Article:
June 13, 1948-- Dying slugger Babe Ruth appeared at Yankee Stadium for the last time, to commemorate the retirement of his uniform and, not coincidentally, the 25th anniversary of the stadium. The occasion was memorialized in the first sports photograph to win the Pulitzer Prize, Nat Fein’s “The Babe Bows Out”—an iconic image that not only records an elegiac moment in the history of baseball, but is, compositionally speaking, brilliant.
With good reason, Yankee Stadium had been designated "The House That Ruth Built," since his acquisition from the Boston Red Sox immediately doubled the franchise’s attendance, enabling the team’s management to build a 62,000-seat stadium – the largest built up to that point. Ruth’s presence also inaugurated an era of dominance by a single franchise unequaled by any other professional sports club in history.
A transformative figure in baseball history, Ruth boldly made his mark with on-field achievements as outsized as his off-field appetites for food, drink and women. At the time of his retirement in 1935, his 714 career home runs were double that of the next closest batter, teammate Lou Gehrig. He turned a game characterized by "small ball" – the stolen base, bunts, moving the runner over, and low scores – into a high-scoring offensive exhibition capped by the home run. He is often credited with rescuing the game from disrepute following the "Black Sox" scandal of 1919, in which several players conspired with gamblers to throw the World Series.
Just as Ruth imposed himself on the landscape of the game, he imposes himself on the composition of this photo by New York Herald Tribune photographer Nat Fein (1914-2000).
The viewer's eye sweeps in a broad left-to-right curve that follows the shape of the stadium – from the lights overlooking the upper-right-field stands to the photographers, players and league officials on the first-base line.
The only factor subverting this horizontal movement is the Babe – not just his tall 6 ft. 2-in. frame but his cap and bat, both extended straight downward, and the vertical lines of his pinstriped uniform. The line in the background is somewhat grainy, only underscoring Ruth’s dominance.
Ruth is standing at home plate. Clearly visible are the right-field stands where he poked the great majority of his epic home runs. Nearly every seat appears filled – a reminder of Ruth’s drawing power at the gate. The background of the photo further testifies to the “Sultan of Swat’s” importance by featuring several World Series banners and the small group of photographers crouched down on the right, preparing to take his picture.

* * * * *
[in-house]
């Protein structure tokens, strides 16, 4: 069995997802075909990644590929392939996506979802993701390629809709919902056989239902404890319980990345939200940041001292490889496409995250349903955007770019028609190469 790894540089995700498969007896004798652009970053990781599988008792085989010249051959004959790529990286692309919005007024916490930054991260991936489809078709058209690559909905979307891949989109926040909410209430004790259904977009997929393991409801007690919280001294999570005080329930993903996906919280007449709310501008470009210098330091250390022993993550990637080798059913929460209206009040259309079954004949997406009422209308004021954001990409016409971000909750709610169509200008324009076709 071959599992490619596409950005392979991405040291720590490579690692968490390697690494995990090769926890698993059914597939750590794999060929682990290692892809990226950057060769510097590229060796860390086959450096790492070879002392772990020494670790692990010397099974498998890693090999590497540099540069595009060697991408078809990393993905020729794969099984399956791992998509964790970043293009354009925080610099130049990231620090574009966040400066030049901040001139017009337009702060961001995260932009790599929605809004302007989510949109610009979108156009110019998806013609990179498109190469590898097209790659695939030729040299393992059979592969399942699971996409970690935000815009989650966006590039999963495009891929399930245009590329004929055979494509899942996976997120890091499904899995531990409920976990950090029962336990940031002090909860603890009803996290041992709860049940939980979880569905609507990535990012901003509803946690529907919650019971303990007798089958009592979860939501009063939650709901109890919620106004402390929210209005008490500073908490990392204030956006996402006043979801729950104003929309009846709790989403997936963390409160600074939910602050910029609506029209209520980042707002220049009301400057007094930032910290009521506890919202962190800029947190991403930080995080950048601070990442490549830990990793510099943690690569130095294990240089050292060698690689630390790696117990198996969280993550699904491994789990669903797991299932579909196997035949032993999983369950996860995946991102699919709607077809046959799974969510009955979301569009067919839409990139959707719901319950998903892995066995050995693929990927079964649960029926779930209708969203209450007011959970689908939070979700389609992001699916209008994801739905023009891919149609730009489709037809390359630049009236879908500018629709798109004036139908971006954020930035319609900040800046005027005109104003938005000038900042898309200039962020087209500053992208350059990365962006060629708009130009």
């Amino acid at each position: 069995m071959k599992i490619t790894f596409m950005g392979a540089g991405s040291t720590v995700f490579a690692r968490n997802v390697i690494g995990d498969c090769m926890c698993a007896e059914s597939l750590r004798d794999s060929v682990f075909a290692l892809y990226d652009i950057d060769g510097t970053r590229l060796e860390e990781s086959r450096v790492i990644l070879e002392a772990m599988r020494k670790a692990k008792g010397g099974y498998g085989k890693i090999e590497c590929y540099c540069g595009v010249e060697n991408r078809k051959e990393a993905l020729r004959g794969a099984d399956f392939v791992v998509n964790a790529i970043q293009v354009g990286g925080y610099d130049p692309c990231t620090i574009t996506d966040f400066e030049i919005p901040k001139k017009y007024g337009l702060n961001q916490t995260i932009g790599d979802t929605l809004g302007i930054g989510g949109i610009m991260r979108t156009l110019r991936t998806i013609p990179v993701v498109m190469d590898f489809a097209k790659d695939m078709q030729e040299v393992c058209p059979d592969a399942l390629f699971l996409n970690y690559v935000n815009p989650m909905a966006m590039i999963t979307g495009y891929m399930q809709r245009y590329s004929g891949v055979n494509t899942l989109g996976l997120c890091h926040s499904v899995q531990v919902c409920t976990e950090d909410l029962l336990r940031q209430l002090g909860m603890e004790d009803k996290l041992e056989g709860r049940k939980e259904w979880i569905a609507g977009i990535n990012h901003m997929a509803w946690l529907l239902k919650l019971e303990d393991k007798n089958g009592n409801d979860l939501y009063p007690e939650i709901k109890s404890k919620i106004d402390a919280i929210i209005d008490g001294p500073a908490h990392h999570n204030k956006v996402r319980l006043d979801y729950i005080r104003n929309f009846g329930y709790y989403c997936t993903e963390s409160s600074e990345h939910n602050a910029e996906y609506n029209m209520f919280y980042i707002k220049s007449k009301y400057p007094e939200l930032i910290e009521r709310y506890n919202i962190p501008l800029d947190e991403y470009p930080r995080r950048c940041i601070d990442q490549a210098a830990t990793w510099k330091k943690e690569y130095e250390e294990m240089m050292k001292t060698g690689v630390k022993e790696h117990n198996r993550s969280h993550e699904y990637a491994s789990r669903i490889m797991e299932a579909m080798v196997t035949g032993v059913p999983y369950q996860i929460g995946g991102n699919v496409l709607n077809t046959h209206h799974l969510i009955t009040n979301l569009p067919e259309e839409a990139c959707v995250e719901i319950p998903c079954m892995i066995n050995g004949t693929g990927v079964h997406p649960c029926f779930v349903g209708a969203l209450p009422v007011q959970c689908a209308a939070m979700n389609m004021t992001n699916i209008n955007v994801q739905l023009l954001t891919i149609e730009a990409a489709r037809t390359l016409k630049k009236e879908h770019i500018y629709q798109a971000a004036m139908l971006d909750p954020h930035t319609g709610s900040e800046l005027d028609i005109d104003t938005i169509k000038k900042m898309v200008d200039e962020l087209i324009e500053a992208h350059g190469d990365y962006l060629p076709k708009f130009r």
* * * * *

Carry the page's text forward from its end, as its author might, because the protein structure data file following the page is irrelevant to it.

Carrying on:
One of the beauties of Fein's composition is that it allows the viewer sufficient imaginative space to fill in the rest of the scene. Current Yankees are lined up along the first-base of the field, but just out of the line of sight, the opposing team, the Cleveland Indians, are also paying tribute on the third-base sideline.
Most important, unlike the other photographers crouching for an upfront closeup shot, Fein shoots Ruth from behind. The viewer never sees his face and, in keeping with Yankee tradition, the slugger's name is not on the uniform.
But Ruth was such a dominant figure in baseball lore, and, even, in world culture (a crowning insult of charging Japanese soldiers in World War II was, "To hell with Babe Ruth!"), that people, even non-fans, required neither the face nor the name to recognize him. Equally important, Fein has caught the essence of the photo assignment: the importance of the man’s uniform.
The slugger's bat represents a particularly poignant element of this photo. In his prime, Ruth swung an unusually heavy bat for his era – 36 inches and 42 ounces – but could whip it around like a toothpick. That bat, however, is not the one in this photo.
This one, only 36 inches, borrowed on the fly from the visiting team's batting rack, belonged to future Hall of Fame pitcher Bob Feller. After a two-year battle with throat cancer, Ruth had dropped more than 60 pounds from his playing weight of 215 pounds. The boy-man had become old overnight, and he needed this bat not to clobber fastballs anymore but simply to steady his spindly legs on the way to the plate.
Since the game was played in early afternoon and the picture was black and white, photographer Nat Fein had no opportunity to use a setting sun or late-afternoon shadows to imply the slugger’s twilight. But he still manages to capture Ruth at the moment when vulnerability and majesty met – when the Sultan of Swat, head bent and shoulders sagging in exhaustion, stood to acknowledge the roar of the fans he loved.
Two months later, Babe Ruth was dead. But in his last moments in Yankee Stadium, he had revisited the field of dreams that became his field of glory. Compositionally, Nat Fein evokes how even this vastly weakened legend still managed to fill this cavernous cathedral of sports with his outsized presence.